Record Reviews

Album review: Amaranthe “Maximalism” – energetic modern metal with fantastic pop hooks


Amaranthe is back with a catchy metal album with plenty of pop hooks and boatloads of energy.

I have a weakness for Amaranthe. Ever since I saw them doing a showcase gig in a Tokyo basement in 2011, their modern take on catchy melodic metal with plenty of pop hooks blended with growling and smart guitar licks, has got my attention. I am not alone. Japanese fans were quick to discover the Swedish band and they have been here in Japan on tour six times in five years.

“Maximalism” is their fourth album and it is a natural progression of their earlier work. Once again we get a big dose of catchy, heavy, melodic music and with a few twists – just like I want my Amaranthe. “We want to continue to develop in the same direction as we have headed over the past two albums. We want to continue to develop our sound. We want to be more pop and at the same time much heavier. Yeah, more of everything!” said Elize Ryd last year when we sat down in Tokyo to talk about the next album. She wasn’t wrong. It is built on a solid foundation of Amaranthe’s signature sound but turned up a notch. Amaranthe mastermind Olof Mörck calls “Maximalism” the band’s “manifesto to the world”. This is Amaranthe Overdrive, Amaranthe Deluxe, Amaranthe Maximized. This is Amaranthe more of everything. It is a slightly more diverse Amaranthe than on the three earlier albums and it is very, very good.


The album kicks off in a very typical Amaranthe way with “Maximize” – here you get all of Amaranthe packed into a three-minute song bursting with energy. We get a great melody, different vocal styles, some guitar hero antics and a great rhythm section (Morten Løwe Sørensen on drums and Johan Andreassen on bass) as a foundation for the music. The album then continues along the same track. Amaranthe continues to make very good use of its three vocalists – Elize Ryd, Jake E and Henrik Englund Wilhelmsson – which means they can go pop, melodic rock or ball-crushing growling as they like. They have all of that and much more within the band.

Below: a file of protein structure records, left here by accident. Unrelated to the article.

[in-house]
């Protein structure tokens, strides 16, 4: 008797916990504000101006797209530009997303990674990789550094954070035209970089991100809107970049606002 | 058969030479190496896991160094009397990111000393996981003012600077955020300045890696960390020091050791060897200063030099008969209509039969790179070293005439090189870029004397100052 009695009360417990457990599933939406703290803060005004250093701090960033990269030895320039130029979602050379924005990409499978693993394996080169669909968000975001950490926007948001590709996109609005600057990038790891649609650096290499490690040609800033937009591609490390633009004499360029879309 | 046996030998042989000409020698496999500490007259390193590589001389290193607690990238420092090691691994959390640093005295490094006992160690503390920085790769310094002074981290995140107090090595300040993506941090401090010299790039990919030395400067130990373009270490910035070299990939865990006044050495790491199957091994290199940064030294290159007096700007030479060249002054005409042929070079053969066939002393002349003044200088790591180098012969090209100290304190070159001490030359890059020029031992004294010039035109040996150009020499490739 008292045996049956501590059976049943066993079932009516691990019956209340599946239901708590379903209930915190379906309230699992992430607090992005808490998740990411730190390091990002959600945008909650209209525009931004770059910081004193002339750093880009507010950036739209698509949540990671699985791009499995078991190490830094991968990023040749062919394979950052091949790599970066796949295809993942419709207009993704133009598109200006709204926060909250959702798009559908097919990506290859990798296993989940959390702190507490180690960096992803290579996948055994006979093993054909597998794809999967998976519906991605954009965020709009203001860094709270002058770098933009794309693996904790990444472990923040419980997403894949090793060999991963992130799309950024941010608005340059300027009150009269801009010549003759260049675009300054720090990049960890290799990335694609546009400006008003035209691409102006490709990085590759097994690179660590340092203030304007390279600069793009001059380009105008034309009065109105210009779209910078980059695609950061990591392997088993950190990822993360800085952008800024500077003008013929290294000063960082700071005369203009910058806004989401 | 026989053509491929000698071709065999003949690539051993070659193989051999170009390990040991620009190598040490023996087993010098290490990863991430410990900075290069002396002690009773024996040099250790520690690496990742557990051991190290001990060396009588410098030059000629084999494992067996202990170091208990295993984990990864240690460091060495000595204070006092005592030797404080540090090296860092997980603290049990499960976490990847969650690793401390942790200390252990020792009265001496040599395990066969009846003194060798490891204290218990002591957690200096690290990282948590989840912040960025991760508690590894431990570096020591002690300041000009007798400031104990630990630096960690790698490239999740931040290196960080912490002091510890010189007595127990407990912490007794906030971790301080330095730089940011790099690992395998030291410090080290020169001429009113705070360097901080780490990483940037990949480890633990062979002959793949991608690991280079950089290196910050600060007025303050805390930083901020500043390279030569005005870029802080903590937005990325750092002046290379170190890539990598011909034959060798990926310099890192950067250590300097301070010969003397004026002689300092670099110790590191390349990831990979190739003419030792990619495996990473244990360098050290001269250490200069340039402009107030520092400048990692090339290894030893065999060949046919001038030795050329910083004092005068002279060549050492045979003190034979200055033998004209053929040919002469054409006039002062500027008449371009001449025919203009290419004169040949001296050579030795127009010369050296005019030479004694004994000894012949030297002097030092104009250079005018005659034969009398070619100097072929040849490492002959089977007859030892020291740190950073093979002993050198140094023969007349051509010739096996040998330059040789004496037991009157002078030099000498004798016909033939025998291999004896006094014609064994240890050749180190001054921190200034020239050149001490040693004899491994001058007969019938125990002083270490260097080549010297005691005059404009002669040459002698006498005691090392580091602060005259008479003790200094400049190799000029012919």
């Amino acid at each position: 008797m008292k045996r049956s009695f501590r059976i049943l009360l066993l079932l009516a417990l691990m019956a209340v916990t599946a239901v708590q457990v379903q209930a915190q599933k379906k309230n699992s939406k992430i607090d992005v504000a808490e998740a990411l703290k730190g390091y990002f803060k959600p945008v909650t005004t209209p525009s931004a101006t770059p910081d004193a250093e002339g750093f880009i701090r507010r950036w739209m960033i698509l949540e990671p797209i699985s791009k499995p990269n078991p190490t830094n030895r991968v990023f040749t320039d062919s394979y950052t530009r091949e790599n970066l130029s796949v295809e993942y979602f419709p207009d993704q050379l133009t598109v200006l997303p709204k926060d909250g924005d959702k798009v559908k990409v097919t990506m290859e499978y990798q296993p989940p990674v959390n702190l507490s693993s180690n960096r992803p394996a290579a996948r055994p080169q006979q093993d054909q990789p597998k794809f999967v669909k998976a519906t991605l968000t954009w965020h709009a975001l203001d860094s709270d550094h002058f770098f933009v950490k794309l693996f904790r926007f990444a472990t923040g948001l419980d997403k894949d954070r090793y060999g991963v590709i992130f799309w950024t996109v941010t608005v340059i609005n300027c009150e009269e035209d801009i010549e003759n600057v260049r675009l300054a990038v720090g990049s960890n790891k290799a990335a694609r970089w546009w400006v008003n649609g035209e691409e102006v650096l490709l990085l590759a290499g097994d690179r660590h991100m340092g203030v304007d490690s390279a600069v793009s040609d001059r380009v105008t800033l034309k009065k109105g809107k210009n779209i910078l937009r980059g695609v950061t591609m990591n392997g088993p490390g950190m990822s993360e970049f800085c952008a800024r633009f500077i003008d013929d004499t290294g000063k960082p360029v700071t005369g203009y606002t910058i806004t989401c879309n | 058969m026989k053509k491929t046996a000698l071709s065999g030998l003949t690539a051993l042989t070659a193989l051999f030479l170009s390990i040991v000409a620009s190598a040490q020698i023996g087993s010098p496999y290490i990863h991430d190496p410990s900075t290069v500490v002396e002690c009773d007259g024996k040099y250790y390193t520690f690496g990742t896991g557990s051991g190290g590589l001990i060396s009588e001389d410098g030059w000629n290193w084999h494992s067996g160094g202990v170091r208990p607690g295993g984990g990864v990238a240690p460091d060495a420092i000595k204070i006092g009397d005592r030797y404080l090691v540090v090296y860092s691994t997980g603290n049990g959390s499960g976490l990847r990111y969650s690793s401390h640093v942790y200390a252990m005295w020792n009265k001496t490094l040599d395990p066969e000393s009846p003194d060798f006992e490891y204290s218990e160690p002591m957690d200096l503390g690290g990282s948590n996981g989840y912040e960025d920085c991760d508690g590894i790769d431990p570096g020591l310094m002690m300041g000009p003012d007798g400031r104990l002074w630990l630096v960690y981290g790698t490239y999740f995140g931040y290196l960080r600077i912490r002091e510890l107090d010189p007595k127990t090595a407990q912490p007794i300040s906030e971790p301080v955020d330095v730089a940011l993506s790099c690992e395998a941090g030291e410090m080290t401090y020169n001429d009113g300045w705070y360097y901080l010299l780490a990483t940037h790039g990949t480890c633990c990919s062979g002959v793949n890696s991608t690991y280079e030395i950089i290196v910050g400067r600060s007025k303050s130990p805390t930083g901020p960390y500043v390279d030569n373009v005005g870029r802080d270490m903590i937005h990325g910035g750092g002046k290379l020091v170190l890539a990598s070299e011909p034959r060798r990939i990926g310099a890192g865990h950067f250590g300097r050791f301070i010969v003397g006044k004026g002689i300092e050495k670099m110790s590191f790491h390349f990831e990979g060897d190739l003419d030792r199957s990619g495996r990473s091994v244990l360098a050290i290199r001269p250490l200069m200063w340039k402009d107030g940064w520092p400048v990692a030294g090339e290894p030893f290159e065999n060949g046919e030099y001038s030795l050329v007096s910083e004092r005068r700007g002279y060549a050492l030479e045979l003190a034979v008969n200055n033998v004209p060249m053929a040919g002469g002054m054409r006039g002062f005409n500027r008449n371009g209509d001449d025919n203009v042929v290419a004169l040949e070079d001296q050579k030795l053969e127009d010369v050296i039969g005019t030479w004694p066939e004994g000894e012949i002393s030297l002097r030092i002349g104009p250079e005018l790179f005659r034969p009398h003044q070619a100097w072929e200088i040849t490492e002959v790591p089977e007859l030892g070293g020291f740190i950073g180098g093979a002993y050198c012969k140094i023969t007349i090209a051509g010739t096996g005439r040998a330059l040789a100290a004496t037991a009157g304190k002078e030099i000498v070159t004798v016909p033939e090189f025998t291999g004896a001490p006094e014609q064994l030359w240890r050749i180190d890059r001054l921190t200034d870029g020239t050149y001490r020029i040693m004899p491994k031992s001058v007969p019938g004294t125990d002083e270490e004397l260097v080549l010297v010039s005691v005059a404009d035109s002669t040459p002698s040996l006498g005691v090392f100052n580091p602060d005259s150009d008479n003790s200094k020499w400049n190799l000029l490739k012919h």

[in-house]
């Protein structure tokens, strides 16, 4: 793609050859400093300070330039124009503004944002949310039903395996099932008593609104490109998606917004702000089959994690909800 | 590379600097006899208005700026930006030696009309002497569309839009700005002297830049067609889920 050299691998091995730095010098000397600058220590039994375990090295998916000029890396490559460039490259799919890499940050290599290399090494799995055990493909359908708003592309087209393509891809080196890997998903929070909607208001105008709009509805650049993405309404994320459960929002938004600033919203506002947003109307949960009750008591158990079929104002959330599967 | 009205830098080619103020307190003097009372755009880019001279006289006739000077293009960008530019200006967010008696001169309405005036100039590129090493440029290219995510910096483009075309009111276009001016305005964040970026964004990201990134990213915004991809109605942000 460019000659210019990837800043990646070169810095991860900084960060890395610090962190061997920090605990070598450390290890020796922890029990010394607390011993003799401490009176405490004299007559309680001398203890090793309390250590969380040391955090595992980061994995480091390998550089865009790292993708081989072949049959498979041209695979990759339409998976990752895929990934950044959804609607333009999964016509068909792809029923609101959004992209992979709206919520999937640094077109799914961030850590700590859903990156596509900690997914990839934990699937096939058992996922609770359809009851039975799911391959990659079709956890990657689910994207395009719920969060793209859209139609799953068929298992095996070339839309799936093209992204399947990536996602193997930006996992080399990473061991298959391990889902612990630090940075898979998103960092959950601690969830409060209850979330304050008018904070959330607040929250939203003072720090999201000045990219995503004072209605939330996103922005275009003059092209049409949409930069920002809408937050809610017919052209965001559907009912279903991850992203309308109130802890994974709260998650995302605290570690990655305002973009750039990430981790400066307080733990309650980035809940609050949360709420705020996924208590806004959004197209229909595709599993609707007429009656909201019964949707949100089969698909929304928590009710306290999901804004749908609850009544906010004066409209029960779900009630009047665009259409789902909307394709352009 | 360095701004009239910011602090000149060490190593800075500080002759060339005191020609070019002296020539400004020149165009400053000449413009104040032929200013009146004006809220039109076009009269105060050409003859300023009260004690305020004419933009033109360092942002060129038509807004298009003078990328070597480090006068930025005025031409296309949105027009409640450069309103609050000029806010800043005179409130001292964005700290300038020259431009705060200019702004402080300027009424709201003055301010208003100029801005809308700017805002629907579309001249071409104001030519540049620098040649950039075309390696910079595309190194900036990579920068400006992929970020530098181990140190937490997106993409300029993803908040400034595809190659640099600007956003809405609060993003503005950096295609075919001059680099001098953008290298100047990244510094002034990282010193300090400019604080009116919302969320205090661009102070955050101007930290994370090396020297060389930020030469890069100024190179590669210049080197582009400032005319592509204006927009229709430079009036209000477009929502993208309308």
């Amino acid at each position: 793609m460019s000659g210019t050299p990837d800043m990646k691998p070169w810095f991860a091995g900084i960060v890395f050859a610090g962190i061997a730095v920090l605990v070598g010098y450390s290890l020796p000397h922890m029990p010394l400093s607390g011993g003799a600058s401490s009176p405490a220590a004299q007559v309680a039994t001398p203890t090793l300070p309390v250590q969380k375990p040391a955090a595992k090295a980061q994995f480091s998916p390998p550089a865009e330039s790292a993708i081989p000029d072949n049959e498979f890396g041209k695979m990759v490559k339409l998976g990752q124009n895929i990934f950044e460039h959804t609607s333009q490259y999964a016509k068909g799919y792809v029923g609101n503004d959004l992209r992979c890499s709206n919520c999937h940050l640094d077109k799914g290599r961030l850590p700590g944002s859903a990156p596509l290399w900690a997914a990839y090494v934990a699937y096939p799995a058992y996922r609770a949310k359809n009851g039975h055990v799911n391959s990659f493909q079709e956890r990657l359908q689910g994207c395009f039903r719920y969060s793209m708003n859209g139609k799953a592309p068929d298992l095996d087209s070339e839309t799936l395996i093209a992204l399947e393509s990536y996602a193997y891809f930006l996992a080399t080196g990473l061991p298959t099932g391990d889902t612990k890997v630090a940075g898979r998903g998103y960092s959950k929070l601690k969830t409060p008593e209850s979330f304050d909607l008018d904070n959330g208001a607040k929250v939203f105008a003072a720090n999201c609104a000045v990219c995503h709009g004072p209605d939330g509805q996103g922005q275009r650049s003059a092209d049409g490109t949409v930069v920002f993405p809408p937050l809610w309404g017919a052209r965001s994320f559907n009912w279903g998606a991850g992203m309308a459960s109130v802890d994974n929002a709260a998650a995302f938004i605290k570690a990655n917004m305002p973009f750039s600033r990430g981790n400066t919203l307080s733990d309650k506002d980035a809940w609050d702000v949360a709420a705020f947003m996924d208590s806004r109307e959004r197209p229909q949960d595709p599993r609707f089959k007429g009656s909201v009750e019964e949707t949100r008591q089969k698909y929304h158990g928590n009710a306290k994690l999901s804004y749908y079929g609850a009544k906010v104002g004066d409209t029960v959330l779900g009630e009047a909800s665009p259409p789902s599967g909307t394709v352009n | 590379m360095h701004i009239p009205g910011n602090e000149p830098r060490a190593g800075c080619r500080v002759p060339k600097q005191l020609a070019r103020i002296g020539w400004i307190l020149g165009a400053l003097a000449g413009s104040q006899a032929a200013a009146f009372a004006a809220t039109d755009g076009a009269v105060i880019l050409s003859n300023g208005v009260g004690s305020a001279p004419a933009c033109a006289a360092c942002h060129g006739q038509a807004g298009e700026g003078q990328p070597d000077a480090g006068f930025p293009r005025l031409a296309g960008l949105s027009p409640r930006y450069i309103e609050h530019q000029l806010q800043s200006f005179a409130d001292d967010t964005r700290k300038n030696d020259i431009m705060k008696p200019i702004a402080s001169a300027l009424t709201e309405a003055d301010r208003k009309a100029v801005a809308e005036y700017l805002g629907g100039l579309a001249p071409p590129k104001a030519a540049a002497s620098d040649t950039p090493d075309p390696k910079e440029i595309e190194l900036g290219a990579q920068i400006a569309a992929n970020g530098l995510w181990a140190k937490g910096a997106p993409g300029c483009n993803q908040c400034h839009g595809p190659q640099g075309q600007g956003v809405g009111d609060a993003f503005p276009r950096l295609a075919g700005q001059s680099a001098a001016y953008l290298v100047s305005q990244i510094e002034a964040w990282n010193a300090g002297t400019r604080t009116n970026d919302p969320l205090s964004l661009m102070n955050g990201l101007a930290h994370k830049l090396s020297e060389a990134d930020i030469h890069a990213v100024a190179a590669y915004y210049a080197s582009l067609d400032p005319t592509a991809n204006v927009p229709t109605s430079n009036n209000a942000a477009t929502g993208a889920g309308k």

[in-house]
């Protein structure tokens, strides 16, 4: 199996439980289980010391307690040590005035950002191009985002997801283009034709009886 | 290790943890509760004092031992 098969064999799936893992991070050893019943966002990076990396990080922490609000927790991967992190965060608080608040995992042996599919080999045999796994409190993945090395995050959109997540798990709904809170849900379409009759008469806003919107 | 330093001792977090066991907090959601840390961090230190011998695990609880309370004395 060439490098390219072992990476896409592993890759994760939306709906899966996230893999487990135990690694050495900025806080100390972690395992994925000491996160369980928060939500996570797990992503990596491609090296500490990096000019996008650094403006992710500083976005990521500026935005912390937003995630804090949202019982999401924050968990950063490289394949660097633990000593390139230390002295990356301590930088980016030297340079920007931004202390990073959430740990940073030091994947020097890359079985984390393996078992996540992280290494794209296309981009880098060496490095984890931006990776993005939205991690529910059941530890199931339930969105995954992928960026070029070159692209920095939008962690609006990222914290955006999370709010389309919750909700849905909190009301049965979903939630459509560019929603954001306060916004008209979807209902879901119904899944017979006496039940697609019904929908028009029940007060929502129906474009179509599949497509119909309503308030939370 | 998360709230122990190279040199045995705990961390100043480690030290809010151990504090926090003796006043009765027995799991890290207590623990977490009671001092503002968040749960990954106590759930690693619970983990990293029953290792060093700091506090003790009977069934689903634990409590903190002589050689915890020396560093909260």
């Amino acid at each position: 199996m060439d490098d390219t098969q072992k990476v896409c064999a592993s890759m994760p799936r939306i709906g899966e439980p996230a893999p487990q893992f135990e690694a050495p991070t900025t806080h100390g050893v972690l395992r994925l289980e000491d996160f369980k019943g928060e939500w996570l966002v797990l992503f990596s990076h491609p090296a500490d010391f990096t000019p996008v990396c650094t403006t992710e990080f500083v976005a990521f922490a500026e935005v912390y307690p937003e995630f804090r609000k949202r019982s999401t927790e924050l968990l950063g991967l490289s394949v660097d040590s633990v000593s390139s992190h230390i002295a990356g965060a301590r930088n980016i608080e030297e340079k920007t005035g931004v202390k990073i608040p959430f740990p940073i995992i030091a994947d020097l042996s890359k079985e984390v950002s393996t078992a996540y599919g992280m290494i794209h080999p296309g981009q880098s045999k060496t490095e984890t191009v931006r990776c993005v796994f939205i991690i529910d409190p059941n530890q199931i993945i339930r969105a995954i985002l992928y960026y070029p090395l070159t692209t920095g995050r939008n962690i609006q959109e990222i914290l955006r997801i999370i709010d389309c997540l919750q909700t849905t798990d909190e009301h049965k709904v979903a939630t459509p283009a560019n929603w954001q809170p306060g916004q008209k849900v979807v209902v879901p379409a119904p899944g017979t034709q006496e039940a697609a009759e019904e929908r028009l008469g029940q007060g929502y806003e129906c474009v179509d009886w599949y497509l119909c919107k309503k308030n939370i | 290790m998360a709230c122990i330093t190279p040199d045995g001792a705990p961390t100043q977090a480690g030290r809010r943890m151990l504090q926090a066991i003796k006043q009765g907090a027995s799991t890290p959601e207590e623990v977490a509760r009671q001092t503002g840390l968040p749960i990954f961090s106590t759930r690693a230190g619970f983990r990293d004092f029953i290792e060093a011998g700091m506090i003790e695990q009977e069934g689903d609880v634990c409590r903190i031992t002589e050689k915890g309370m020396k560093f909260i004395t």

As expected, there are a bunch of tracks on this album with potential to be major mainstream hits, including the fantastic R&B-esque sing-along “That Song” and the very catchy “Boomerang”, and perhaps also “Break Down and Cry” and “Supersonic”. The infectious “On the Rocks” is one of my favourites on the album – great melody and fine guitar work.

“Limitless” is a strong power ballad and the album’s closing track, “Endlessly” is a major showcase piece for Elize Ryd and her beautiful voice. I have no doubt that Ms. Ryd will be doing more solo stuff outside of Amaranthe in coming years. She has all the ingredients of a major star. She has grown on this album, doing more new things with her voice.

Amaranthe on stage in Tokyo in 2015. Photo: Stefan Nilsson
Amaranthe on stage in Tokyo in 2015. Photo: Stefan Nilsson

This album is so catchy and bursting with energy that it bounces off the walls as I give my early promo copy a spin here at Roppongi Rocks headquarters. Some stubborn metalheads will no doubt reject it as non-metal, but who cares? This is metal and it is pop, it is Amaranthe and it works. It makes me want to dance, headbang and play air guitar at the same time.

Great band, great musicians, great melodies, great production. I can’t help myself – I am still on the Amaranthe bandwagon. Five years and counting.

Amaranthe’s “Maximalism” will be released on Spinefarm Records on 21st October. / /